“He said she got in and left and he never saw her again and has no idea how to track her down.’’
NOT surprisingly, Ms Adams’ mother had immediate concerns about her daughter’s welfare. When she lodged the missing person report on December 19, she told police Ms Adams hadn’t told anyone she was leaving and her behavior was completely out of character.
In 1974, detectives made some follow-up inquiries in Maitland and Adelaide but could not locate Ms Adams. The file remained an open missing person report until 1979 when the case was declared a major crime because there was no trace of her and she had made no contact with any family.
At that time, Major Crime detectives spent several months in Maitland and Wallaroo, where Mr Adams was living, interviewing people over Ms Adams’ disappearance.
It was during these inquiries some light was shed on the mystery as people spoken to by police voiced their concerns about the Adams’ relationship.“They said the relationship was dysfunctional,’’ Det Bvt Sgt Newbury said.
“The marriage appeared happy at first, but possibly around the birth of the first child it started to fall apart.
“Certainly Vera noticed this along with the other people. When police interviewed people they all said the same thing, something was wrong with the marriage.’’
Neighbors had also reported “yelling and screaming’’ coming from the house with many of the witnesses stating “there was significant unrest in the relationship’’.
Detectives discovered Ms Adams had told several friends she was under the impression she had to be out of the marital house by November 1973. Mr Adams had also mentioned this to his friends.
“It’s quite clear from the different reports that came in that November was the deadline,” Det Bvt Sgt Newbury said. “She has told people this but to this day we do not know why.’’
Investigations also revealed Ms Adams went to a welfare officer on November 1, 1973, and said Mr Adams was “trying to kick her out of the house’’.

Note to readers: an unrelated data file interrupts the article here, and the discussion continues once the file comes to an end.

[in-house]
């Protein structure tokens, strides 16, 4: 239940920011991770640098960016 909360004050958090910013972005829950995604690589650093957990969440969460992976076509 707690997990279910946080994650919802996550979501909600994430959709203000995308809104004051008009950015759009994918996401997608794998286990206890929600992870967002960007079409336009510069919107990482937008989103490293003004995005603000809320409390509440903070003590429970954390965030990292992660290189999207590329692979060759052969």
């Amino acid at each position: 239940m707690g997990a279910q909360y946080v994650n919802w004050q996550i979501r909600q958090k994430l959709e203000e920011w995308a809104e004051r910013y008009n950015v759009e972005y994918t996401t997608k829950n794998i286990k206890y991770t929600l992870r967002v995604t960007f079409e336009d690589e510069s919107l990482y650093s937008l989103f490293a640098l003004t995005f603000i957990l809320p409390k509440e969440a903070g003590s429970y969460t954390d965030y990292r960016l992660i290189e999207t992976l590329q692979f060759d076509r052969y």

“She was concerned about that; she had two children she couldn’t support and she had no income,’’ Det Bvt Sgt Newbury said.
“That was the extent of her concern, like ‘What do I do and what are my rights?’ because she did not know where this was heading.
“She rang back on November 5 and said things were all right. She essentially told them ‘Thanks for your help, I’m OK now’.’’
Curiously, on November 14, Ms Adams attended her local bank and withdrew her savings – $41.14 – and closed the account.
“To this day we don’t know why. It could be a complete coincidence. She attended in person, her signature was verified by the clerk,’’ Det Bvt Sgt Newbury said.
“But it does fit into the concern we had that in November she clearly had these concerns about leaving that place.’’
PERHAPS the last clue came the week before she vanished. In her last letter to her sister, Heather, Ms Adams gave an insight into the insta-
STRAINED MARRIAGE: Colleen Adams with husband Geoffrey and daughter Marie, left; the missing person report lodged just before Christmas 1973; their family home in Maitland, right; and part of the letter she wrote to sister Heather just before she disappeared.